With the reality of gas prices hanging over every American’s pocketbook, and the debate over dependence on foreign oil, Schaeffer said, "Now’s the time to be talking about diesel in a big way."

A recent study shows that diesel is already starting to become more popular. R.L. Polk released data in March that showed over 468,000 diesel vehicles were sold in 2004 — a 50% increase from five years previous. While most of those were pickups, sales of diesel-powered passenger vehicles also increased 50% in the same time frame, according to the study.

"Diesel has come so far from what it was 20 years ago. Today’s diesels are nothing like those in the past — they’re clean, quiet and fun to drive," Schaeffer said.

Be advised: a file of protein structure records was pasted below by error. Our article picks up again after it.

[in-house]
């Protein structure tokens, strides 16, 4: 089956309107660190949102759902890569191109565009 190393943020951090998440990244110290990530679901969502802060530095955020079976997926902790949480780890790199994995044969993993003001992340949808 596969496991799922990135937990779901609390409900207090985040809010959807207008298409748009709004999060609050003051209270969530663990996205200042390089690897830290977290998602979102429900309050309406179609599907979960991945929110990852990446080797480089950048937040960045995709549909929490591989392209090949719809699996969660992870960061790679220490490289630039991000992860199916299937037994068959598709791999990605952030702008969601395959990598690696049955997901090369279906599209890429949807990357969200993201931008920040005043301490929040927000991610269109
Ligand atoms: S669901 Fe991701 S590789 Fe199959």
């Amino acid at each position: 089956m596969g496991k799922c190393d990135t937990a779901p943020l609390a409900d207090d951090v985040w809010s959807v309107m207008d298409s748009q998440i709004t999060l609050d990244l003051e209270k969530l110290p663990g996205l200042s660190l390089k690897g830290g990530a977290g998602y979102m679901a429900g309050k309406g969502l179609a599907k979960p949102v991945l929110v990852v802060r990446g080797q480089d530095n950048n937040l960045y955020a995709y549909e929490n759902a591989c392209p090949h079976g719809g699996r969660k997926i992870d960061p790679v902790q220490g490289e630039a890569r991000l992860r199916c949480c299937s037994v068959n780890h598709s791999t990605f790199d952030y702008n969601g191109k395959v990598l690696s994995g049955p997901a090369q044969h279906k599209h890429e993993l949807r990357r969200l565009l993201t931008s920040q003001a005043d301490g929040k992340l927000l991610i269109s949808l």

The customers who purchased Mercedes’ E320 CDI when it was reintroduced last year didn’t have to be convinced of diesel’s merits. The car, which was part of the demonstration Thursday, met its sales goal of 3,000 units in just five months, said Dennis Fitzgibbons, DaimlerChrysler’s Director of Public Policy. "Mercedes has always had a loyal diesel customer base," Fitzgibbons said, adding that in the 1980’s, about 80% of Mercedes sold in America were diesels. "The interesting thing about the E320 is that it outperforms its internal combustion counterpart," Fitzgibbons said. "And, obviously, you’ve got fuel economy benefits in addition to that."